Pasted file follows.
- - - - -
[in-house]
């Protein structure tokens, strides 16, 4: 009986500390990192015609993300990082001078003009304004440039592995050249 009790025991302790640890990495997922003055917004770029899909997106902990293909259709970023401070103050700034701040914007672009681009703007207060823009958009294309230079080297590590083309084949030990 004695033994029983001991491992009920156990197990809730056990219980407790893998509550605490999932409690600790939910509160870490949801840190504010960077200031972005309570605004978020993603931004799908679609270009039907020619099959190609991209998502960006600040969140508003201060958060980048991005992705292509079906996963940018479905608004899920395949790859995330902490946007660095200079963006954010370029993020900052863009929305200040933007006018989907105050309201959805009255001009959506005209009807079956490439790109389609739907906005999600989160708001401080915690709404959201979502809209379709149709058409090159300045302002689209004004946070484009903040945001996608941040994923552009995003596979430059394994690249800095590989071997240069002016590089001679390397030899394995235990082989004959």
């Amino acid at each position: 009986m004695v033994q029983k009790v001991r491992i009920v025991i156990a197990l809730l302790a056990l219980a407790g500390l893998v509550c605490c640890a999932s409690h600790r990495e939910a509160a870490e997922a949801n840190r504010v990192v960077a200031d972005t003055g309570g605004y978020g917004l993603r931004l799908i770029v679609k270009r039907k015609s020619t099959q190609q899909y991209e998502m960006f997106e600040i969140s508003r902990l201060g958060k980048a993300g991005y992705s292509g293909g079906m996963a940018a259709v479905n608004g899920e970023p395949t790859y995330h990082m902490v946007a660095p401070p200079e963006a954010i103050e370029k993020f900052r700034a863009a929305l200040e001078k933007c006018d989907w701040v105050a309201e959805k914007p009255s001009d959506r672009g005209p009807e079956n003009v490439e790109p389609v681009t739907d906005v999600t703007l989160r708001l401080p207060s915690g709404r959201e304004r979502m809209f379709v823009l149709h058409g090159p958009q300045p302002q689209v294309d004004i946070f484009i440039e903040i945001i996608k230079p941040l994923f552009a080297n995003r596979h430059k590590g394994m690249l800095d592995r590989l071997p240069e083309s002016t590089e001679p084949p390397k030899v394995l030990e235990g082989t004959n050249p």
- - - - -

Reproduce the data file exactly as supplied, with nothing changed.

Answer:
[in-house]
């Protein structure tokens, strides 16, 4: 009986500390990192015609993300990082001078003009304004440039592995050249 009790025991302790640890990495997922003055917004770029899909997106902990293909259709970023401070103050700034701040914007672009681009703007207060823009958009294309230079080297590590083309084949030990 004695033994029983001991491992009920156990197990809730056990219980407790893998509550605490999932409690600790939910509160870490949801840190504010960077200031972005309570605004978020993603931004799908679609270009039907020619099959190609991209998502960006600040969140508003201060958060980048991005992705292509079906996963940018479905608004899920395949790859995330902490946007660095200079963006954010370029993020900052863009929305200040933007006018989907105050309201959805009255001009959506005209009807079956490439790109389609739907906005999600989160708001401080915690709404959201979502809209379709149709058409090159300045302002689209004004946070484009903040945001996608941040994923552009995003596979430059394994690249800095590989071997240069002016590089001679390397030899394995235990082989004959």
């Amino acid at each position: 009986m004695v033994q029983k009790v001991r491992i009920v025991i156990a197990l809730l302790a056990l219980a407790g500390l893998v509550c605490c640890a999932s409690h600790r990495e939910a509160a870490e997922a949801n840190r504010v990192v960077a200031d972005t003055g309570g605004y978020g917004l993603r931004l799908i770029v679609k270009r039907k015609s020619t099959q190609q899909y991209e998502m960006f997106e600040i969140s508003r902990l201060g958060k980048a993300g991005y992705s292509g293909g079906m996963a940018a259709v479905n608004g899920e970023p395949t790859y995330h990082m902490v946007a660095p401070p200079e963006a954010i103050e370029k993020f900052r700034a863009a929305l200040e001078k933007c006018d989907w701040v105050a309201e959805k914007p009255s001009d959506r672009g005209p009807e079956n003009v490439e790109p389609v681009t739907d906005v999600t703007l989160r708001l401080p207060s915690g709404r959201e304004r979502m809209f379709v823009l149709h058409g090159p958009q300045p302002q689209v294309d004004i946070f484009i440039e903040i945001i996608k230079p941040l994923f552009a080297n995003r596979h430059k590590g394994m690249l800095d592995r590989l071997p240069e083309s002016t590089e001679p084949p390397k030899v394995l030990e235990g082989t004959n050249p």